7. 7. Describe the morphology and staining characters of the aetiological agent ? Gram- positive, slender rods with palisade or Chinese letters(V,L) arrangement with club shape at one or both ends composed of polymetaphosphate which serve as energy storage depots called Babes-Ernst granules or volutin or metachromatic granules
  8. 8. Staining with Methylene blue Special stains- Alberts,Neisser’s Ponders Metachromatic granules Media-Selective - Tellurite Blood Agar (McLeod’s &Hoyle’s)– raised, translucent, gray/black colonies ,Loefflers serum slope
  9. 9. Diphtheria Clinical Features  Incubation period 2-5 days (range, 1-10 days)  May involve any mucous membrane  Classified based on site of infection anterior nasal pharyngeal and tonsillar laryngeal cutaneous ocular genital
  10. 10. Infection may lead to respiratory disease, cutaneous disease or an asymptomatic carrier state. There are three biotypes of the bacterium (gravis, mitis, and intermedius) capable of producing diphtheria, though each biotype varies in the severity of disease it produces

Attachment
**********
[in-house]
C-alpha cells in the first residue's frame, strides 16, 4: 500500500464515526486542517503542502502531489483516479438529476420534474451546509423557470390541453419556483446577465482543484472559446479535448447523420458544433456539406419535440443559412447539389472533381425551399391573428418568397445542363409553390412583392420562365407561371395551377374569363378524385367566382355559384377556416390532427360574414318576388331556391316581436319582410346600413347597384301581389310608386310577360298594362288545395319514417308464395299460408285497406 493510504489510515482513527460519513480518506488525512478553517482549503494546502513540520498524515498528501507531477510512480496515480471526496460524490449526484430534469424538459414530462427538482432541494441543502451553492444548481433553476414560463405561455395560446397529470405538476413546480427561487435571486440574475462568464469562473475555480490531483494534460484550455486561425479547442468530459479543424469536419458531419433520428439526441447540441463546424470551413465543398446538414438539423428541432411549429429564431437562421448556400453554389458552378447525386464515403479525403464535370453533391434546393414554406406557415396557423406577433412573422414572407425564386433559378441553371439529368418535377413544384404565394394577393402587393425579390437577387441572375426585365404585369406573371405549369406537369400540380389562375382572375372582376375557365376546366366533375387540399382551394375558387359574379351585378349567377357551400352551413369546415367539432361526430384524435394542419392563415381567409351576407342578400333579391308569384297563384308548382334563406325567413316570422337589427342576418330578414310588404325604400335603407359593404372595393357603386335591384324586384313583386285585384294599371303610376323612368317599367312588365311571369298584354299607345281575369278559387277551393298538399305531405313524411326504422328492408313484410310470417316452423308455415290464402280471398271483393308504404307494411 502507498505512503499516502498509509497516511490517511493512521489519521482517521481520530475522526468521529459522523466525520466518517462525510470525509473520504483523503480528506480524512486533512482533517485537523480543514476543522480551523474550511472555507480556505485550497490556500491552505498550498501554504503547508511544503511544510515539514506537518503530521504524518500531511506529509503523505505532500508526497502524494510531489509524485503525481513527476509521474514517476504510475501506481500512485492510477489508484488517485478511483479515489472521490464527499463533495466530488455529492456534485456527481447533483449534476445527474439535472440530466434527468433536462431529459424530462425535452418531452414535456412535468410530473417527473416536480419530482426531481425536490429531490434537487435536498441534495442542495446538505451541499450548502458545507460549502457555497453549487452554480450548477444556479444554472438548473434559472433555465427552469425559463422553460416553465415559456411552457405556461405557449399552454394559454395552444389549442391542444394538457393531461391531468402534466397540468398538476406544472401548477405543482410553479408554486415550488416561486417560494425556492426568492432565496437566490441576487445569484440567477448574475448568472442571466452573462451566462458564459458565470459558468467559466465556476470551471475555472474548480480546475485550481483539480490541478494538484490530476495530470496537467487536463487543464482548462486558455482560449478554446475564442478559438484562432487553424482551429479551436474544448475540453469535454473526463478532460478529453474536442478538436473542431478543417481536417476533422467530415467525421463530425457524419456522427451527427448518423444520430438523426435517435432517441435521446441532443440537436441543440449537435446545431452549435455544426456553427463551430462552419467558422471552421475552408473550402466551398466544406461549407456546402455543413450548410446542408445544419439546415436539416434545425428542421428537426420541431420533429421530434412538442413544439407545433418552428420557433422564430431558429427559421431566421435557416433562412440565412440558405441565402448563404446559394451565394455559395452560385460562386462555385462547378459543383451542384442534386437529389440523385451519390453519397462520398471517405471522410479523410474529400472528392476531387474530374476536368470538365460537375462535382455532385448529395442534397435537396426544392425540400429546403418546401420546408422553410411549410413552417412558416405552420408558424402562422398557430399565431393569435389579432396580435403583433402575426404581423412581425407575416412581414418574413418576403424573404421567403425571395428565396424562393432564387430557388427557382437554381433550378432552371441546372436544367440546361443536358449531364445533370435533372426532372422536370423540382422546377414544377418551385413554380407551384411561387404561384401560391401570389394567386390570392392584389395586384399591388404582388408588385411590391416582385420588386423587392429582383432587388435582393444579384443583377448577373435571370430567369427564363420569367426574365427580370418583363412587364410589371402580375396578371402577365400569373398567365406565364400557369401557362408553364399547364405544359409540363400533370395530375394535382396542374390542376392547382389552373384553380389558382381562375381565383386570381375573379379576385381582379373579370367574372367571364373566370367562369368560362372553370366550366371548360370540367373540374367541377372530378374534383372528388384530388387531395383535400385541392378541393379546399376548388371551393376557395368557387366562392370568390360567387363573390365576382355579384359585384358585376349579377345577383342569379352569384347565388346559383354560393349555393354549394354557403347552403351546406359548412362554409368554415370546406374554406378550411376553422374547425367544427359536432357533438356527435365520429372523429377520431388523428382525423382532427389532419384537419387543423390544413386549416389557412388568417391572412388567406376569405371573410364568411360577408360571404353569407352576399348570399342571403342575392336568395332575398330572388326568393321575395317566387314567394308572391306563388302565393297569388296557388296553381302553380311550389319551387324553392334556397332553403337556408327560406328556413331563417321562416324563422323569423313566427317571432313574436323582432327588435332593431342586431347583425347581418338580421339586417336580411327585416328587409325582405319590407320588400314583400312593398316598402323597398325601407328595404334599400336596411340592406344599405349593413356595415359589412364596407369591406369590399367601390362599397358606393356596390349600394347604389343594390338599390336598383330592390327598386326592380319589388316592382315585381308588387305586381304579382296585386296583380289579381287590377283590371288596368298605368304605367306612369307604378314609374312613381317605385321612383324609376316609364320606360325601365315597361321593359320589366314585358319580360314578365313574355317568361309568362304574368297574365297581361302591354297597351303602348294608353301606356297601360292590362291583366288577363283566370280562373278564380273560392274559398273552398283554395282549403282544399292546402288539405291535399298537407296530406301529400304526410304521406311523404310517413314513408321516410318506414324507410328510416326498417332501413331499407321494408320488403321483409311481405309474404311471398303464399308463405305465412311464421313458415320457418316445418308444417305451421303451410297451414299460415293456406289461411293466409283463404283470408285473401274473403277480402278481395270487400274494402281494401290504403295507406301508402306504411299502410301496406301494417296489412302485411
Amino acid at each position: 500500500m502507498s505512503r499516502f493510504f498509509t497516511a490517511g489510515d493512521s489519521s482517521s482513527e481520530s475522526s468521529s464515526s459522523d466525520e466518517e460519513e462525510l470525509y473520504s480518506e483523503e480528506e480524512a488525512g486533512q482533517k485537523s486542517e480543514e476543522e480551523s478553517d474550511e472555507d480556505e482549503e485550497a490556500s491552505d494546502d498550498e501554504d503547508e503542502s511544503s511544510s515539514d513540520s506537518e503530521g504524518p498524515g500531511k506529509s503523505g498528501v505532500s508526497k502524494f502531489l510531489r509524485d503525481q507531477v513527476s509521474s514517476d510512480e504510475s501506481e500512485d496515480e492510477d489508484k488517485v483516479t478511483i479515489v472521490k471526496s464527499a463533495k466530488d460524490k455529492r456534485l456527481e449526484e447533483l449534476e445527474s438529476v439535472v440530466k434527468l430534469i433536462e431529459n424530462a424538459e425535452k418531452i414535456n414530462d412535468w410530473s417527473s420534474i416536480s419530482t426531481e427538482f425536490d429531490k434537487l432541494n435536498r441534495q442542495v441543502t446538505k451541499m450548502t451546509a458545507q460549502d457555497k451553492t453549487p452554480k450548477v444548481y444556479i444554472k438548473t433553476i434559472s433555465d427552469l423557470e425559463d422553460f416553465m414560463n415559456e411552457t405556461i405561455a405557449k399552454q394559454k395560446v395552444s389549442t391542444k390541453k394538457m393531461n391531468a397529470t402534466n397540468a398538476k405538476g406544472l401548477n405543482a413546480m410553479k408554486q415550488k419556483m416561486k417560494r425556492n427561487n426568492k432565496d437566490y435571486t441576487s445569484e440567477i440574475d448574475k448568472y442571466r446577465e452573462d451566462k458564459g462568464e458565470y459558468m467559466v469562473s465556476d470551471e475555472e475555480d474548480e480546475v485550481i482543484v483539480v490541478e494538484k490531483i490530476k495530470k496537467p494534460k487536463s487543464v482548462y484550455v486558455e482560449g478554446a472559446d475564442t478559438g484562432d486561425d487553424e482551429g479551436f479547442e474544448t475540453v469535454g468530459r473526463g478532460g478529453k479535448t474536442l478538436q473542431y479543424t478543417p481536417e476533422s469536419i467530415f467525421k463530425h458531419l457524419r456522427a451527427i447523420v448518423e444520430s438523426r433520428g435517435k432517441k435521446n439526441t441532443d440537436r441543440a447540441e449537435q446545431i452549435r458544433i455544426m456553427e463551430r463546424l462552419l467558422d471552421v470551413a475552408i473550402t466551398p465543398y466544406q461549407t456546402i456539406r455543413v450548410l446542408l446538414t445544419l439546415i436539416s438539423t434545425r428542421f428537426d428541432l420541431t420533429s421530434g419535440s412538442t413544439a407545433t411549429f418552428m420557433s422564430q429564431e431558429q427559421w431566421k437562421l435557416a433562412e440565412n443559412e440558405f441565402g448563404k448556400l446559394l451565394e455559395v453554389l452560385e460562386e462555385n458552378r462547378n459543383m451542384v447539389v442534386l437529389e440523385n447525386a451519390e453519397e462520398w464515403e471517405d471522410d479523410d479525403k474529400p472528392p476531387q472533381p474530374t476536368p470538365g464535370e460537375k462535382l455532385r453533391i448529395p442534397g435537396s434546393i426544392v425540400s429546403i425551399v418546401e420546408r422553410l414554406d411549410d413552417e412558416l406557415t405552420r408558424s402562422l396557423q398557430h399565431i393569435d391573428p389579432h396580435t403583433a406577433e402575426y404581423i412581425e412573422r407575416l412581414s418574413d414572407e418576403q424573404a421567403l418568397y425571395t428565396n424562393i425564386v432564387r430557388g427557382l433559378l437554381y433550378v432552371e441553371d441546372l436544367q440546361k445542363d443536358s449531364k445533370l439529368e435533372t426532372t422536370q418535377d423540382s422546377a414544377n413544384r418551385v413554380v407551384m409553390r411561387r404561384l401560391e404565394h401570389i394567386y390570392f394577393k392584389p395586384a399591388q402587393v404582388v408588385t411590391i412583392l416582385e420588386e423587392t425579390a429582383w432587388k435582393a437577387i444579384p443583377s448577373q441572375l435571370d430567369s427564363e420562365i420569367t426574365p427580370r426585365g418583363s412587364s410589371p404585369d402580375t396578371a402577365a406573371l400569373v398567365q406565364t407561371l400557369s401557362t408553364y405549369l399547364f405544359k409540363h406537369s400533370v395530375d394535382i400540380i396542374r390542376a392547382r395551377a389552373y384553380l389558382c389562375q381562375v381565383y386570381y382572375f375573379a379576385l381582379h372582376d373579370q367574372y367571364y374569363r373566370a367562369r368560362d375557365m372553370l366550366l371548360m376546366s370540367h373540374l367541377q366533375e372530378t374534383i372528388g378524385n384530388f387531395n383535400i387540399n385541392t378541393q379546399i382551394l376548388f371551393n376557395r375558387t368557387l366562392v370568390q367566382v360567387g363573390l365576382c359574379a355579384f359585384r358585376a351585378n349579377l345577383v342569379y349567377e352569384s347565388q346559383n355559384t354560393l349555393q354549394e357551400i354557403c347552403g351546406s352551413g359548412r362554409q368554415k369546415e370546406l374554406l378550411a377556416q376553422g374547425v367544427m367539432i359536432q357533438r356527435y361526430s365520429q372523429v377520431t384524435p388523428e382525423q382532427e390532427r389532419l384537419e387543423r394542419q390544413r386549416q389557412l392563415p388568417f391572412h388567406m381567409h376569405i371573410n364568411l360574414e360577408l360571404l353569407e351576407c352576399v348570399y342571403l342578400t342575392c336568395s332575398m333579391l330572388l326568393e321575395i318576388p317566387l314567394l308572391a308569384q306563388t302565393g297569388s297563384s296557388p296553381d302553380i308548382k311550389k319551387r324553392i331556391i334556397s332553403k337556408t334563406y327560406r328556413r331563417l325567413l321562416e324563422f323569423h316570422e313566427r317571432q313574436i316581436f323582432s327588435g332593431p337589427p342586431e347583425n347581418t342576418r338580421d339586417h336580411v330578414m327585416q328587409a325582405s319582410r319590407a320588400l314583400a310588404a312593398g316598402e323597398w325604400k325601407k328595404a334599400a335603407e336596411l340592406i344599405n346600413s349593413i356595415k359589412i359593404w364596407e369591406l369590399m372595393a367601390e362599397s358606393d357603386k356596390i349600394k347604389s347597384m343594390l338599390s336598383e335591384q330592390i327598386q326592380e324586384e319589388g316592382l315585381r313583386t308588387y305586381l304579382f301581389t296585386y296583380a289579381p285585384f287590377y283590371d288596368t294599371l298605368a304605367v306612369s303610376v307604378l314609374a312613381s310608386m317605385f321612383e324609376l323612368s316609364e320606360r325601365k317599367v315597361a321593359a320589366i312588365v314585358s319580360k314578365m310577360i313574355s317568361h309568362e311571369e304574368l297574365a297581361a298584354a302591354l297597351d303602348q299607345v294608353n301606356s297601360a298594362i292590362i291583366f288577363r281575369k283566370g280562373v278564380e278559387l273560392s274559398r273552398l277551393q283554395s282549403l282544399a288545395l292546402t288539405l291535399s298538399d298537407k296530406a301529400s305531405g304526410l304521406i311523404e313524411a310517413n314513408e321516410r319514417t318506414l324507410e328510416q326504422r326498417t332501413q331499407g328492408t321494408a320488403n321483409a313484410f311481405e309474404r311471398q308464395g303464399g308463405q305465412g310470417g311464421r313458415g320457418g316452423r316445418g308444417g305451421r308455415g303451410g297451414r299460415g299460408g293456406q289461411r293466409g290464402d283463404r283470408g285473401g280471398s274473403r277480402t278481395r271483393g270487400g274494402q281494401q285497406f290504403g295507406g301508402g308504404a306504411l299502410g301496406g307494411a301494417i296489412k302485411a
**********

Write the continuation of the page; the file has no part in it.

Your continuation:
11. 11. Disease usually starts as a local infection of the mucous membranes causing a membranous pharyngitis. Local toxin effects result in degeneration of epithelial cells. Inflammation, edema, and production of a pseudomembrane composed of fibrin clots,leukocytes, and dead epithelial cells and microorganisms occurs in the throat. Extension of this pseudomembrane into the larynx and trachea can lead to obstruction of the airway with subsequent suffocation and death
  12. 12. BULL NECK Enlarged lymph nodes in the neck and neck swelling (producing a "bull neck“ appearance)